IPM simply means that we practice all control methods from picking bugs off plants by hand to applying the most sophisticated chemotherapy. When diagnosing a problem, we, and you, decide on the control regimen that will be most effective with the least environmental impact and best fits your ecological preferences.

By having a PHC program in place during the dormant season, we can begin a control program when insects are weakest (i.e. while pests are dormant, early in the season or at the beginning of a pest’s lifecycle, when they are small and vulnerable). At that time, less aggressive treatment methods can often be used. We can use treatments like horticultural oils and soaps rather than chemical pesticides.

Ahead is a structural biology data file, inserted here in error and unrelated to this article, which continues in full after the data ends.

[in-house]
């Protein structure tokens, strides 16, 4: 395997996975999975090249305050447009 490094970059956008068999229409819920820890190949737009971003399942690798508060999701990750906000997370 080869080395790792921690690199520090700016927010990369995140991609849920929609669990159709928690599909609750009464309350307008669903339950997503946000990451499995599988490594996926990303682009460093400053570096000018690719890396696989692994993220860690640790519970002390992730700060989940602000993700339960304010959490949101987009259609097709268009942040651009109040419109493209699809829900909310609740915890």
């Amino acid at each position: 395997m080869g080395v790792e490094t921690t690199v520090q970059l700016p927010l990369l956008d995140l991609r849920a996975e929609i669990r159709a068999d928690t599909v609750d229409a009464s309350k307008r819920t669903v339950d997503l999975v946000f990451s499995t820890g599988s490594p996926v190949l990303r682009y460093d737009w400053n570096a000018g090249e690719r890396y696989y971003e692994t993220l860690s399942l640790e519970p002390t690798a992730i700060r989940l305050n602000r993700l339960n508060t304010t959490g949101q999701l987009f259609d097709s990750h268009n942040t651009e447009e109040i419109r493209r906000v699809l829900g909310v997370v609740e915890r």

This is a much better strategy than treating when you see the pests. When you see them, insects are usually well into their lifecycle and resistant to many of the natural controls. Our trained PHC professionals can see them, or the signs they leave, early in their lifecycle, or even when they’re dormant.

PHC can be compared to human wellness programs. Human wellness programs promote annual physicals and periodic check-ups to diagnose and treat any problems before they become serious. This often results in less aggressive treatment and more positive prognoses. Wellness care is so effective in humans that insurance companies encourage their subscribers to participate, and often waive the copay for wellness visits.

PHC is not a new concept. It has been a tool available to arborists for more than 20 years. IPM has been available to arborists and farmers even longer. Now that you know all about this wellness care for your plants, we look forward to hearing from you.